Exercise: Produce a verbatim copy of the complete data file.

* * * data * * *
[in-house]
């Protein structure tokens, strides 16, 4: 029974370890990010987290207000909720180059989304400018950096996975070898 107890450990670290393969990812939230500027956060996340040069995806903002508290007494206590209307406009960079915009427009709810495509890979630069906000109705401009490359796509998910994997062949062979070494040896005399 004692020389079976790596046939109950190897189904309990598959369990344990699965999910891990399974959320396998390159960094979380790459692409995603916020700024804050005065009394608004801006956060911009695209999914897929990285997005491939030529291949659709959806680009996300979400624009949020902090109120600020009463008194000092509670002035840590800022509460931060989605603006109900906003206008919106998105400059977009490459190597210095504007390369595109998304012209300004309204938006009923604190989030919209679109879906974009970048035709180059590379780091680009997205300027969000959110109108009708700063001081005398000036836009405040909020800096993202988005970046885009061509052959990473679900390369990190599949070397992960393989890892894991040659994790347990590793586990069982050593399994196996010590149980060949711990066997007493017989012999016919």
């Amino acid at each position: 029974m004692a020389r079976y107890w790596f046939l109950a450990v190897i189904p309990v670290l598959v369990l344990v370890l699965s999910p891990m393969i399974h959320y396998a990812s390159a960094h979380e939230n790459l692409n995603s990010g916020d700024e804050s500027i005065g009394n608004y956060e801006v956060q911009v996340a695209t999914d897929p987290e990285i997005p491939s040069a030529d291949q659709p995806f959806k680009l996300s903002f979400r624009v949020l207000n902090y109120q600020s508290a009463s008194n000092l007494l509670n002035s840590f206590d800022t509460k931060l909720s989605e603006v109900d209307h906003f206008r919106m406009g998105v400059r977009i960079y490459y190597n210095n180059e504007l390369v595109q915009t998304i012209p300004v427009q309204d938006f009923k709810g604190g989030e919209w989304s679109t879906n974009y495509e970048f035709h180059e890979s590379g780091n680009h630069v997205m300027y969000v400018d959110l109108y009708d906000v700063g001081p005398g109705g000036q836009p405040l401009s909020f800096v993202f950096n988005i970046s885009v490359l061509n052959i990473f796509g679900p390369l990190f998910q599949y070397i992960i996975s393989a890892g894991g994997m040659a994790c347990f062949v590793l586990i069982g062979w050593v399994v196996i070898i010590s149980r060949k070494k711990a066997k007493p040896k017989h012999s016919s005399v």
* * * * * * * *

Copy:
[in-house]
């Protein structure tokens, strides 16, 4: 029974370890990010987290207000909720180059989304400018950096996975070898 107890450990670290393969990812939230500027956060996340040069995806903002508290007494206590209307406009960079915009427009709810495509890979630069906000109705401009490359796509998910994997062949062979070494040896005399 004692020389079976790596046939109950190897189904309990598959369990344990699965999910891990399974959320396998390159960094979380790459692409995603916020700024804050005065009394608004801006956060911009695209999914897929990285997005491939030529291949659709959806680009996300979400624009949020902090109120600020009463008194000092509670002035840590800022509460931060989605603006109900906003206008919106998105400059977009490459190597210095504007390369595109998304012209300004309204938006009923604190989030919209679109879906974009970048035709180059590379780091680009997205300027969000959110109108009708700063001081005398000036836009405040909020800096993202988005970046885009061509052959990473679900390369990190599949070397992960393989890892894991040659994790347990590793586990069982050593399994196996010590149980060949711990066997007493017989012999016919």
């Amino acid at each position: 029974m004692a020389r079976y107890w790596f046939l109950a450990v190897i189904p309990v670290l598959v369990l344990v370890l699965s999910p891990m393969i399974h959320y396998a990812s390159a960094h979380e939230n790459l692409n995603s990010g916020d700024e804050s500027i005065g009394n608004y956060e801006v956060q911009v996340a695209t999914d897929p987290e990285i997005p491939s040069a030529d291949q659709p995806f959806k680009l996300s903002f979400r624009v949020l207000n902090y109120q600020s508290a009463s008194n000092l007494l509670n002035s840590f206590d800022t509460k931060l909720s989605e603006v109900d209307h906003f206008r919106m406009g998105v400059r977009i960079y490459y190597n210095n180059e504007l390369v595109q915009t998304i012209p300004v427009q309204d938006f009923k709810g604190g989030e919209w989304s679109t879906n974009y495509e970048f035709h180059e890979s590379g780091n680009h630069v997205m300027y969000v400018d959110l109108y009708d906000v700063g001081p005398g109705g000036q836009p405040l401009s909020f800096v993202f950096n988005i970046s885009v490359l061509n052959i990473f796509g679900p390369l990190f998910q599949y070397i992960i996975s393989a890892g894991g994997m040659a994790c347990f062949v590793l586990i069982g062979w050593v399994v196996i070898i010590s149980r060949k070494k711990a066997k007493p040896k017989h012999s016919s005399v």